The latest in my ongoing obsession with books about the cognitive abilities of our primate relatives. I had to laugh when I read some of the other reviews, which objected to the "boring" scientific data and analyses presented in this book.I find these "boring" parts riveting. The capacity of primates other than humans to communicate , coin words, lie, rhyme, make puns, discuss the past and future, and express a whole spectrum of emotions is, to me, MADLY INTERESTING. I am withholding a fifth star The latest in my ongoing obsession with books about the cognitive abilities of our primate relatives. I had to laugh when I read some of the other reviews, which objected to the "boring" scientific data and analyses presented in this book.I find these "boring" parts riveting. The capacity of primates other than humans to communicate , coin words, lie, rhyme, make puns, discuss the past and future, and express a whole spectrum of emotions is, to me, MADLY INTERESTING. I am withholding a fifth star only because I actually wanted _more_ data and analysis, and because the book, published in 1981, is out of date. To my knowledge there has been no sequel.

  7. 4 out of 5

    Matt

    Really interesting insight into animal behavior/linguistics, though I imagine that due to the age of the book and the general nature of the discussion that it's more interesting to those, like me, who are somewhat new to the field. Even so, the evidence for the use of language as a dynamic, extendable tool in apes was pretty compelling, and it definitely made me want to find out more. The book also has a nice mix of narrative/anecdote, rigorous analysis of Koko's progress, and general informatio Really interesting insight into animal behavior/linguistics, though I imagine that due to the age of the book and the general nature of the discussion that it's more interesting to those, like me, who are somewhat new to the field. Even so, the evidence for the use of language as a dynamic, extendable tool in apes was pretty compelling, and it definitely made me want to find out more. The book also has a nice mix of narrative/anecdote, rigorous analysis of Koko's progress, and general information on the field. A quick read, too.

  8. 4 out of 5

    Joe Hunt

    This was my favorite book for a while! (I bought it for 1 or 2 people, for birthdays.) I saw the Nat. Geo. special of it as a kid. Then, good old genius Dave Elton wrote some poems about Koko the Monkey at the Y. (I just realized: maybe Dave got it from Zina Peterson talking about it. Maybe Dave had that class, too.) But it really is kind of fun reading. And she had her own cat! Fantastic.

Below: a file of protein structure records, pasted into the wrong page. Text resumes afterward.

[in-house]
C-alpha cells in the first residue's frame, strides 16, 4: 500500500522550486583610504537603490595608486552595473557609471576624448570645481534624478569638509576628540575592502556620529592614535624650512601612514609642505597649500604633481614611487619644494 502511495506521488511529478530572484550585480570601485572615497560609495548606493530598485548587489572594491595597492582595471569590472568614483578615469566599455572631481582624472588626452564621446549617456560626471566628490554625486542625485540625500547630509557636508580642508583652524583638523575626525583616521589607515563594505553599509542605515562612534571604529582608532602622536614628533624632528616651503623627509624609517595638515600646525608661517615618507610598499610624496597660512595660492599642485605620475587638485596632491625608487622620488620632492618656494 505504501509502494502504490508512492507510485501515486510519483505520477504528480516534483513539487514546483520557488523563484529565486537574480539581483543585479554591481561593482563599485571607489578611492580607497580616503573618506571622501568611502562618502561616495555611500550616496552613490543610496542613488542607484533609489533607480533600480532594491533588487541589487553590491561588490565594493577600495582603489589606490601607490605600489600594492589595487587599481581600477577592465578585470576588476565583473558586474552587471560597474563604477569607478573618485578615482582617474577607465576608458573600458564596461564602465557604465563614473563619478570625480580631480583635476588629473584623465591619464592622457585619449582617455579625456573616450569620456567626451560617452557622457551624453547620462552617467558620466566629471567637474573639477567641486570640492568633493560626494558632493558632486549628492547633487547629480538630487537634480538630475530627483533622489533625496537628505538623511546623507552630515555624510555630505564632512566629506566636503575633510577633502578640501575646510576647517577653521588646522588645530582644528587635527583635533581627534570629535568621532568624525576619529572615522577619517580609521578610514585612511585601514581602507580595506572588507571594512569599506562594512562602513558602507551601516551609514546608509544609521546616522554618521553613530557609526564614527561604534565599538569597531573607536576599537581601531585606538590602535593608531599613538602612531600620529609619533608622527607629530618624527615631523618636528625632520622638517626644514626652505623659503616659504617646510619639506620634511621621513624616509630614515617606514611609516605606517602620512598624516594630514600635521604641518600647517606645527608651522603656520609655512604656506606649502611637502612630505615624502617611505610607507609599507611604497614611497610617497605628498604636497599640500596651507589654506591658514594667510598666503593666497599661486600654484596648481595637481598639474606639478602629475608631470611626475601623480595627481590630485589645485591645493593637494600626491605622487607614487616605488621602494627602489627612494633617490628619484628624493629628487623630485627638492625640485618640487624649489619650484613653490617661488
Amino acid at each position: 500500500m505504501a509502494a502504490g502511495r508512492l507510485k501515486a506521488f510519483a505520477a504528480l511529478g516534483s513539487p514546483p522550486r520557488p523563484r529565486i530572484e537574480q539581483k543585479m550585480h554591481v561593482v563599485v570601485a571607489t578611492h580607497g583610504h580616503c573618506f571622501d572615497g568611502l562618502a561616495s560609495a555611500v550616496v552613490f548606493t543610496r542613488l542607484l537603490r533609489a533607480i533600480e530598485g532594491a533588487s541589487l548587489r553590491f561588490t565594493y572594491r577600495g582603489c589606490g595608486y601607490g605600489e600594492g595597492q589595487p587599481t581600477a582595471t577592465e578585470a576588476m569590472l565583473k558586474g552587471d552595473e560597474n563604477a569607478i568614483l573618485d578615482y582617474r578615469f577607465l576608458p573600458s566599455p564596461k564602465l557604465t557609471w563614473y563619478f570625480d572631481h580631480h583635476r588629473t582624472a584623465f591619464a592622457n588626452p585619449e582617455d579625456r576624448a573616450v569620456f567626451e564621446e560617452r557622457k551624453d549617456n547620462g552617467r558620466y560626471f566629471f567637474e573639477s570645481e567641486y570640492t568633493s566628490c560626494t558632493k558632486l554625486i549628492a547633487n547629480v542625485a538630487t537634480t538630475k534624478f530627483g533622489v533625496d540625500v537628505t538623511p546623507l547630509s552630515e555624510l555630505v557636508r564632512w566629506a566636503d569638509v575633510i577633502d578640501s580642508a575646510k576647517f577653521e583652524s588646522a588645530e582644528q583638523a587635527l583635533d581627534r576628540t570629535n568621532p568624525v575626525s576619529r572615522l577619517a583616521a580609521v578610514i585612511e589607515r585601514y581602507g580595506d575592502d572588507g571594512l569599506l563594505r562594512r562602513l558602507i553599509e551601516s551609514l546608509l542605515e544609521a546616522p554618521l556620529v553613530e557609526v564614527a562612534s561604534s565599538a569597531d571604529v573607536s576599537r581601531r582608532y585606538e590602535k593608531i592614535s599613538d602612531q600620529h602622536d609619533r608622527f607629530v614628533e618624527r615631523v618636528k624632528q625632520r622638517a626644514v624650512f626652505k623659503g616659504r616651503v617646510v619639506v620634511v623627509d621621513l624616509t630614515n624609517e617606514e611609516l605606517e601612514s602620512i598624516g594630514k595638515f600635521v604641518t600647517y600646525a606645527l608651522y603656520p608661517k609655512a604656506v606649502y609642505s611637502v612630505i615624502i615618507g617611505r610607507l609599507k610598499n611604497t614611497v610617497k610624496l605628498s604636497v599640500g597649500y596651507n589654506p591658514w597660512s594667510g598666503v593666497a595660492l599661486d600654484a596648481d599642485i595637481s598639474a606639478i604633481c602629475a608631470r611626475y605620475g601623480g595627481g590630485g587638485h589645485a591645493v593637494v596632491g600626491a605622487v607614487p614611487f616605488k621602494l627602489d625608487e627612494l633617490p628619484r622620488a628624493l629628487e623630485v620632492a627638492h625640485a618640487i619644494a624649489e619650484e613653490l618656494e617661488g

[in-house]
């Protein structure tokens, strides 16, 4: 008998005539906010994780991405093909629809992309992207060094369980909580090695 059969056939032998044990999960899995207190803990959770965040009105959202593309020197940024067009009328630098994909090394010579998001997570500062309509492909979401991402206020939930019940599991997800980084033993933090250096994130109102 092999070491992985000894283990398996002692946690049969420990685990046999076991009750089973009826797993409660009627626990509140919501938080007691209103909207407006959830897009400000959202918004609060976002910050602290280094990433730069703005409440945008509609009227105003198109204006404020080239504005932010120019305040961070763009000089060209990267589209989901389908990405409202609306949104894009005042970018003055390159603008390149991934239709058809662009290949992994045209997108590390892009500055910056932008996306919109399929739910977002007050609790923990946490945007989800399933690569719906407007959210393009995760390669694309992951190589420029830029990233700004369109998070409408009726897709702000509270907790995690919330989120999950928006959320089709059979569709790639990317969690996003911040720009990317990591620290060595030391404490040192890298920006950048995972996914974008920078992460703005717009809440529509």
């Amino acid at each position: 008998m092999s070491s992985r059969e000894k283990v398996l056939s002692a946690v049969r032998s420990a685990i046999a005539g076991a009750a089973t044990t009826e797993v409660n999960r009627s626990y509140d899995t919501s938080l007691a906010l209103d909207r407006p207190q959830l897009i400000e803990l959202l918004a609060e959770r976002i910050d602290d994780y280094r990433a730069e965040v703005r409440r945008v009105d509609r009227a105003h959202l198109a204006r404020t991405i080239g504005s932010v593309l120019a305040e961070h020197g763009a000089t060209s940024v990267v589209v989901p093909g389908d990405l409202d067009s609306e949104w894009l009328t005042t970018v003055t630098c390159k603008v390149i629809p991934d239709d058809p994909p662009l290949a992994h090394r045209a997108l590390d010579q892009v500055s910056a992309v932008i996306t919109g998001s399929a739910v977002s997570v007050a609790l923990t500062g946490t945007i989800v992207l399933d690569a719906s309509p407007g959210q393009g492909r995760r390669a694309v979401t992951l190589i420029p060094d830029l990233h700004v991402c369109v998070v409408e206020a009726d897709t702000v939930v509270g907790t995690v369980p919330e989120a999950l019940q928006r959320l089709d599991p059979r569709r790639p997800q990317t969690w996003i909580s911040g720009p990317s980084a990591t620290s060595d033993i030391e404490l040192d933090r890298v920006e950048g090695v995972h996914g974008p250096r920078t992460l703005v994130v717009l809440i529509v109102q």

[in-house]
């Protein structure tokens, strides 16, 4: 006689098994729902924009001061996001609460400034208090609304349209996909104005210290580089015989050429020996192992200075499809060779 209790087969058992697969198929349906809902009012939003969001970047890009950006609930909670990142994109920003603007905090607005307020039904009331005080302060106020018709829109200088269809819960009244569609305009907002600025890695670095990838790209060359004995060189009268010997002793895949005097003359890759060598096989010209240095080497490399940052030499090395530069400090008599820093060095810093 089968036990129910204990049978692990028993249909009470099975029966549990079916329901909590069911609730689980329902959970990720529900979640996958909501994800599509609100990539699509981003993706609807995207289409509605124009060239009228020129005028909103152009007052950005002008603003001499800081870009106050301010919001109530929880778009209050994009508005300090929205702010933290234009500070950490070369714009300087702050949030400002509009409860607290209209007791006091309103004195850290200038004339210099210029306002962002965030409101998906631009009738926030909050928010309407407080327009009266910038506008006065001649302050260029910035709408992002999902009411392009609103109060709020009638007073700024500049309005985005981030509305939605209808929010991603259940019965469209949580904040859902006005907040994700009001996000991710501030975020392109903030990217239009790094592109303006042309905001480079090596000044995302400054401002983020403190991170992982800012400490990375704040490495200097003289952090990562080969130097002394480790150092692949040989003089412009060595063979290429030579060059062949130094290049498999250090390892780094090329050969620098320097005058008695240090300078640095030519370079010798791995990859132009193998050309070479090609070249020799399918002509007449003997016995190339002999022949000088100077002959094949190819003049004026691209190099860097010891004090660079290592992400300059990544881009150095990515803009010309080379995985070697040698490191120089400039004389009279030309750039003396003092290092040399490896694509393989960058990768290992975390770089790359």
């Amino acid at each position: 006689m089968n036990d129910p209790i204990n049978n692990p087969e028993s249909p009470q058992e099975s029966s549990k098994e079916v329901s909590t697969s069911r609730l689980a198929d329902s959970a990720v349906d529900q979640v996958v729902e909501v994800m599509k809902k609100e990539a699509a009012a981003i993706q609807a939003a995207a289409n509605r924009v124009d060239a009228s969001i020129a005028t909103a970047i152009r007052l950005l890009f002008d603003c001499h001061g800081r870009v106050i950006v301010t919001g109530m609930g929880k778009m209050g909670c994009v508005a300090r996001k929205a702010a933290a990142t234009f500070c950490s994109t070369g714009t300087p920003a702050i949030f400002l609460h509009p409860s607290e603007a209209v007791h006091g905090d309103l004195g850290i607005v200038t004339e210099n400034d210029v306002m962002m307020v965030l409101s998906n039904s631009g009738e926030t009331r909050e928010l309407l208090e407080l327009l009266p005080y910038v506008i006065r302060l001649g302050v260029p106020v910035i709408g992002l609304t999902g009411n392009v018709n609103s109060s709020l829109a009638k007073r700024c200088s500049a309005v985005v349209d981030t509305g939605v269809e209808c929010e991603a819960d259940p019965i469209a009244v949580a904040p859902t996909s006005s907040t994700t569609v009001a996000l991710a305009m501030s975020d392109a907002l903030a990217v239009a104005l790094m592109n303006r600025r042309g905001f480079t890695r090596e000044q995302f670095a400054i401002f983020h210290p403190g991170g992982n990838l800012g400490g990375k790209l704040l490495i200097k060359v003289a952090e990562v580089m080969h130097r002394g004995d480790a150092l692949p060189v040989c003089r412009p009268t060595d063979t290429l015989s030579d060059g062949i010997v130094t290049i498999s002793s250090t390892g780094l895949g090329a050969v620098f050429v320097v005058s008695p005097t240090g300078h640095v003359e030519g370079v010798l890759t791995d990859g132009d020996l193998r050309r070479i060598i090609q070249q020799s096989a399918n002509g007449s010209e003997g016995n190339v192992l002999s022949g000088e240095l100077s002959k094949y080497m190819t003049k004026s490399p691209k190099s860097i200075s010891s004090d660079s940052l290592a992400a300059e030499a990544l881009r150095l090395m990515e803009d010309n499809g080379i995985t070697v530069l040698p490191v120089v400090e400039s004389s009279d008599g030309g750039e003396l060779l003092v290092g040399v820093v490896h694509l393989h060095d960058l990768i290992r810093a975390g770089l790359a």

9. 5 out of 5

    Tippy Jackson

    Koko (and her kitty) is awesome. My favorite part was reading about her novel word combinations. In particular, when she didn't know the word for ring she said finger bracelet. Brilliant! A lot of time is spent on Patterson's logistical problems. BTW, for some shameless self-promotion, if you like reading about animals, check out my blog on wildlife at http://backyardzoologist.wordpress.com/ Koko (and her kitty) is awesome. My favorite part was reading about her novel word combinations. In particular, when she didn't know the word for ring she said finger bracelet. Brilliant! A lot of time is spent on Patterson's logistical problems. BTW, for some shameless self-promotion, if you like reading about animals, check out my blog on wildlife at http://backyardzoologist.wordpress.com/

  10. 5 out of 5

    Jihae

    This book blew my mind. There are technical (boring) middle chapters about their methodology and linguistics but Koko's conversations are amazing. Everything I remembered that Koko is a gorilla, this book got more amazing.

  11. 5 out of 5

    Melissa

    VERY interesting subject, but kind of a boring book. Lots of it was debate about what language is, but it was written in 1981, so a lot of it is probably outdated. We can all learn from what Koko and Penny have taught us though, and I have the utmost respect for her.

  12. 5 out of 5

    Rochelle

    I have a signed copy thanks to my altruistic moment of donating my entire holiday bonus to the Koko foundation several ago. What a fascinating life!

  13. 4 out of 5

    Jordan Gerlach

    This book is good, but dated. I would recommend finding a more current book on Project Koko.

  14. 5 out of 5

    Angel

    loved and i wish it were me

  15. 4 out of 5

    Robert

  16. 5 out of 5

    Pam

  17. 4 out of 5

    Marja

  18. 5 out of 5

    Kelly Welch

  19. 4 out of 5

    Tracey Ramsey Abbott

  20. 4 out of 5

    Ted

  21. 5 out of 5

    Ricki Ward

  22. 5 out of 5

    Diana

  23. 5 out of 5

    Susie

  24. 4 out of 5

    Rose

  25. 4 out of 5

    Brónach

  26. 5 out of 5

    Vintagebarrio

  27. 4 out of 5

    Erica Dale-Nagle

  28. 5 out of 5

    Hannah

  29. 5 out of 5

    Brenda

  30. 5 out of 5

    Robert